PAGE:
Illegal dumping still a big concern

By Eleanor Gee

Illegal dumping site at Halaleva on  June 8, 2018. Photo: MATANGI TONGA

NUKU’ALOFA – June 11, 2018: 11.50am (Matangi Tonga): Tonga is finding it difficult to manage illegal dumping of rubbish including plastic bags in Nuku’alofa, as it celebrated World Environment Day on June 5 with the worldwide theme “Healthy Oceans – Beat Plastic Pollution”.

Plastic bags and packaging, snack packets, sweet wrappers, water bottles, aluminium cans, etc., are found continually littered along Nuku’alofa’s waterfront, streets, other public places, as well as being washed up from the ocean on to the foreshore.

Plastic items are found throughout Tongan shops and in the market places, but its a well known fact that plastic takes a long time to decompose, while experts say our plastic litter will be around for 1000 years.

Tonga can do more

Although there is no way to quickly eliminate the problem, Filimone Lapao’o, Senior Environmentalist at the Department of Environment, believes Tonga needs to do more to control it.

“I believe we need to do something like perhaps move towards banning the use of plastic bags. There is no law or policy in Tonga to deal specifically with plastic rubbish,” he said.

He told Matangi Tonga that although his department should focus more on the issue, the problem is that they don’t have enough resources.

“In the waste management area, there are only three of us. Our workload does not allow one of us to be able to concentrate on one specific issue such as plastic bags,” Mr Lapao’o said.

“But we currently manage the enforcement of the litter law, including littering and burning plastic. If you are found littering or burning plastic, you will be issued with an on the spot fine.”

He said fines have already been issued to individuals and businesses.

Effects of Plastic

Mr Lapao’o said that when plastic is discarded, it releases toxic chemicals including Persistent Organic Pollutants (POPs) and heavy metals.

“It can accumulate and flow on to the food chain as well. Marine life can swallow plastic such as turtles and whales. Even birds can mistakenly eat them up.”

Plastic left in dumps and various areas also supports the productivity of insects such as flies and mosquitoes.

World Environment Day

To celebrate World Environment Day, Mr Lapao’o, his work colleagues and their families cleaned the Nuku’alofa waterfront on June 4.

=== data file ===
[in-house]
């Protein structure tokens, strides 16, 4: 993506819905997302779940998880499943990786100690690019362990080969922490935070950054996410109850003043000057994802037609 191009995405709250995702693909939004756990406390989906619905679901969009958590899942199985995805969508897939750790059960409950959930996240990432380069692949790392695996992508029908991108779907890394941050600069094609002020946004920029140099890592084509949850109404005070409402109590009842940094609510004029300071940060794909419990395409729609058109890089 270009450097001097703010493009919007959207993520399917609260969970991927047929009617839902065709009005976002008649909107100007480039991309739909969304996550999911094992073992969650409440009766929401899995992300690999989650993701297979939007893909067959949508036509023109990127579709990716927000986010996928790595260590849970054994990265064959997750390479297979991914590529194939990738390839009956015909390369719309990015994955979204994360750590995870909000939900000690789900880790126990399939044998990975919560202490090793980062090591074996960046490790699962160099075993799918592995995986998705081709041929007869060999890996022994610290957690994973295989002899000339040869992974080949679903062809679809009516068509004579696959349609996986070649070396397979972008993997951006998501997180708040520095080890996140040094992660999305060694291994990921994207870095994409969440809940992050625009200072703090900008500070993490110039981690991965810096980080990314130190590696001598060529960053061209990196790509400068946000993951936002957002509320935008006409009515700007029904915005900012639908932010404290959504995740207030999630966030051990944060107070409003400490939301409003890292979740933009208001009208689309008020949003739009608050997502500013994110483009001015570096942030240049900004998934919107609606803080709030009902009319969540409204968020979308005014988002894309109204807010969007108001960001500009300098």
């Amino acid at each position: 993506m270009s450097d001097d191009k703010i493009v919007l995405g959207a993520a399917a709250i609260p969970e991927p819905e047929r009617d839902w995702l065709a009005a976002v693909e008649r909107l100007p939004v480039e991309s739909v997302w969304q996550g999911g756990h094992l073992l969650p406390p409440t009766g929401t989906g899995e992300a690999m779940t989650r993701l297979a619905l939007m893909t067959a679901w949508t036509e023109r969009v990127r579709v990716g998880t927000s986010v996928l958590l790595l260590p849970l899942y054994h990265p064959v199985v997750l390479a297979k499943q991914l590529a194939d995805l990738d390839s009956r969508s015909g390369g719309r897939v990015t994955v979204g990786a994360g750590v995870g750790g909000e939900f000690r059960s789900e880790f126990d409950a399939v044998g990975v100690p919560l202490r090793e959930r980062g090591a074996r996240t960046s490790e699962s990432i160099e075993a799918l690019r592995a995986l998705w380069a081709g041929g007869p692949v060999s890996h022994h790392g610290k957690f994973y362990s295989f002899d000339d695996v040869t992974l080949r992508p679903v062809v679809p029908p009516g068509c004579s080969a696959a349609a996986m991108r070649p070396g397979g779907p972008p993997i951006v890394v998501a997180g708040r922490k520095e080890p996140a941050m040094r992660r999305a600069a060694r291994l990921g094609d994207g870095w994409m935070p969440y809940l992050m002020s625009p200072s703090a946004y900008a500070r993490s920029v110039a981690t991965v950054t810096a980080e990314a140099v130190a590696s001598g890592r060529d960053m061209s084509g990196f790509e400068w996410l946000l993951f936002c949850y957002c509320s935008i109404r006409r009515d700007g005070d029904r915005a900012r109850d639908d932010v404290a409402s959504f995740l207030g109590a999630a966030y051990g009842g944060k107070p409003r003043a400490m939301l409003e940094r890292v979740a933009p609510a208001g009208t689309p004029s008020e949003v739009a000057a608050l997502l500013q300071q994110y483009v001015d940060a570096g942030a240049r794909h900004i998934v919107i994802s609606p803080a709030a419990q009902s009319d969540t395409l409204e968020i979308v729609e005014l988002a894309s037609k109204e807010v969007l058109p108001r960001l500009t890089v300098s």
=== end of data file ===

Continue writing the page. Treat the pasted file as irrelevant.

“We picked up rubbish on Monday along the waterfront on Hala Vuna, from the bus stop to American Wharf. It was littered with mostly plastic and cans,” he said.

They collected three truckloads of rubbish, and taken to the Tapuhia Rubbish Dump.

Children touring environment sites on Pangaimotu Island on June 4, 2018. Photo: ENVIRO NEWS

He added that even though there are rubbish bins placed along the waterfront, people still discarded their rubbish on the ground. Rubbish also washed up onto the foreshore from the ocean.

“The biggest rubbish we found are plastic bottles as they float easily, including plastic bags, plastic food containers, aluminium cans etc,” Mr Lapao’o said.

“We have asked so many times for Tongans to please be aware of where they throw their rubbish, especially plastic items as they affect our environment, soil, and ocean.”

The Department of Environment have run public campaigns through radio and TV appealing to people to stop littering illegally.

Mr Lapao’o says it has helped a little but it is not having an immediate impact on people.

“We have been trying to stop people littering for over a year in many places. There are a few illegal rubbish dumps in Mataika / Halaleva. We’ve tried to raise awareness through public campaigning on the radio, TV, and put up signs in the area, but people are still throwing their rubbish there illegally,” he said.

“We even talked to town officers to liaise with the community to stop dumping rubbish illegally as we’ve received complaints from the public.”

Other areas where people are illegally dumping rubbish include Fanga, and at Sopu past the Fisheries Department on the waterfront.

Mr Lapao’o said after Cyclone Gita, the amount of rubbish at Sopu increased so much that his department cannot manage it properly.

“Green waste is fine as it will decompose quickly but plastic waste such as plastic bags, bottles, cans and tins still need to be sorted and taken to the Tapuhia Dump site.”

He added it would help if Tongans stuck to the current weekly rubbish collection system, or take their rubbish to the Tapuhia Dump site, to reduce costs for the Tongan Government to manage waste.

Pacific Island countries

Other Pacific Island countries have implemented moves to reduce or deter people from using plastic bags.

Vanuatu has banned plastic bags, and Samoa has moved towards using biodegradable bags instead. In Fiji, a plastic bag levy was imposed last year for shoppers.

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